The Carbon Parents Advisory Council (PAC) held a community meeting on Friday, April 30 to discuss concerns brought by the Golden Hills School Division (GHSD).
At their board meeting, held on April 13, the GHSD discussed the constraints of the provincial education funding announcements for 2010-11, and noted a growing gap between revenue and expenditures, and how declining enrolment, particularly for schools in rural areas, impacted funding negatively as it is enrolment-driven.
As a result, the board is assessing two schools with low enrolments; Carbon High School, with 26 students projected to enrol for next year, and Hussar Junior High School, with four students projected.
Alternative programs are being considered: triple grading, distance learning and virtual programming, to address low enrolment challenges. However, the board said the programming and delivery methods for students would be restricted and may not provide the best learning opportunities for all students.
To discuss this, the board of trustees are inviting parents of Grades 9-11 students in Carbon to discuss this on May 6.
Parents of students in other grades are concerned with the proposals and arranged the meeting on April 30 inviting teachers, the school principal and GHSD board member, division contact, Shirley Buyer, to attend and answer questions the community had.
Neither school staff nor Buyer attended the community meeting.
Carbon School principal, Dave Stewart, told The Mail on Friday, “At this point, I would prefer not to go [to the community meeting]. I want to be a source of information, and if parents want to come to talk to me about school programs, I’d certainly sit down and talk to them. I think it would be the most beneficial use of my time so they know and understand what is happening here.”
Stewart also confirmed he had been having discussions with school council president, Danny Clow, who was attending the community meeting, and gave him information about the proposals.
Ron Kenworthy, chair of the GHSD, told The Mail on Monday, “It was a school council meeting and as far as I can determine, the school board was never invited so they had their meeting.”
He added “Shirley Buyer may have been invited, but not the school board. I talked to Shirley and she made it plain to them that she wasn’t going to attend. I think she felt it might be an awkward situation for her to attend that meeting and because we are going to consult individually with the parents on Thursday, we will be getting the information directly from the parents involved.”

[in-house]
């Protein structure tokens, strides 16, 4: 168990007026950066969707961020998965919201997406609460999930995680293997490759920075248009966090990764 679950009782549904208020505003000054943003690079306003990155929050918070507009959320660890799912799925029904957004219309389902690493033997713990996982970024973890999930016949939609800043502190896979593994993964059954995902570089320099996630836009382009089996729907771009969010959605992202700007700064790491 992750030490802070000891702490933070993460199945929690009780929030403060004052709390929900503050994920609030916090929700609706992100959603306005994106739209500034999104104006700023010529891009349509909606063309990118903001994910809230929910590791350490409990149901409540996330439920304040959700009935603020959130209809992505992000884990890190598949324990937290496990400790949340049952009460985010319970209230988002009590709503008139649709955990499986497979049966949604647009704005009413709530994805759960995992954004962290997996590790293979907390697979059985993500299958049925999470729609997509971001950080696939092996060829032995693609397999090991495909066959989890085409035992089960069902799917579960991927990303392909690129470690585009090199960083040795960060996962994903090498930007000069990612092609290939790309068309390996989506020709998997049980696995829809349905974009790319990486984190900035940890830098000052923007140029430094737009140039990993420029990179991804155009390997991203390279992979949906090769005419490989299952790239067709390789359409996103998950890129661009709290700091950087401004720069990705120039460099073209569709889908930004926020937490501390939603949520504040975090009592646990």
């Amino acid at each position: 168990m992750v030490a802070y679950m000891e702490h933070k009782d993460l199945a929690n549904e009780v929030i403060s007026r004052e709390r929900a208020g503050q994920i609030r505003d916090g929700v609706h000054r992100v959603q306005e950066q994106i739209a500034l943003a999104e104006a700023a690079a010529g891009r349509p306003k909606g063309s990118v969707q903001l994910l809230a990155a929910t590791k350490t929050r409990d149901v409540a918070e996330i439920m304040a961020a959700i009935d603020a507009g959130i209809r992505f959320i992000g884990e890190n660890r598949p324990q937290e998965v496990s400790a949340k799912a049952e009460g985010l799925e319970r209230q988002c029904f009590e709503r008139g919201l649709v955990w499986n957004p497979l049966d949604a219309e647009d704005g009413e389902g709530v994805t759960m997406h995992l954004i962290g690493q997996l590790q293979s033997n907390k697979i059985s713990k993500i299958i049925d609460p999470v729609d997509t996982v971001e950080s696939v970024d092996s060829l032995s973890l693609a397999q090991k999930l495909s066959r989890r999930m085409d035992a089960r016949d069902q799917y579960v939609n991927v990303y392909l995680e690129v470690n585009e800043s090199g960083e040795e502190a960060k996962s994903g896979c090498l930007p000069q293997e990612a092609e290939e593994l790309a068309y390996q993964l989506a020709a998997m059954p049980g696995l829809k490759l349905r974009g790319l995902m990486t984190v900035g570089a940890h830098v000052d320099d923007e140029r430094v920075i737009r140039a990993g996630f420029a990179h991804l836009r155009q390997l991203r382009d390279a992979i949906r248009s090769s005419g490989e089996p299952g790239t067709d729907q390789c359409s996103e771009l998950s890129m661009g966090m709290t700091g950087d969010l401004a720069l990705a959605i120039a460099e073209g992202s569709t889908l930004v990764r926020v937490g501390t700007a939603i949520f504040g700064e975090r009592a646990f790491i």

Jeannette Giesbrecht is a concerned Carbon resident who has one child graduating this year and one going into Grade 11. She also has two grandsons in Kindergarten and Grade 1.
Giesbrecht told The Mail the community meeting was attended by over 130 students, parents and community members voicing their concerns.
During the meeting, she said they discussed whether the enrolment decline had been a signicant one as, reviewing the figures, they only saw a slight decrease over the last 10 years.
They also discussed funding for the school and whether they were getting the appropriate grants.
They reviewed where further savings could be made, for example by shortening the school year, as done at a school in Kamloops, BC, saving them a substantial amount of money.
Another point which was brought up was according to the GHSD website, 32 students from the Carbon area were currently being bussed to other schools in the GHSD. This raised the question of the cost implications and whether this should be permitted when there was a fully sustainable school in town.
Parents and community members were asked to work together to find answers to the questions raised during the meeting.
Speaking on behalf of the attendees, Giesbrecht concluded, “The general consensus is that we as a community will stand united against the GHSD on any closures. We want to keep our school K-12. We want our children to be able to continue to receive a quality education in a small school environment.
The school board needs to look a little closer at the long-term effects of their decisions. You are putting entire small communities in jeopardy of closure, not only the schools. Your decisions are affecting the lives of families, business owners, property owners and most of all our children.”
Also affected by enrolment decline and the 2010-11 budget, Hussar Junior High is looking for an interim solution, currently to send students to Strathmore and Drumheller schools, while supporting an East Wheatland stand-alone school grouping students from Hussar, Standard and Central Bow Valley in Gleichen.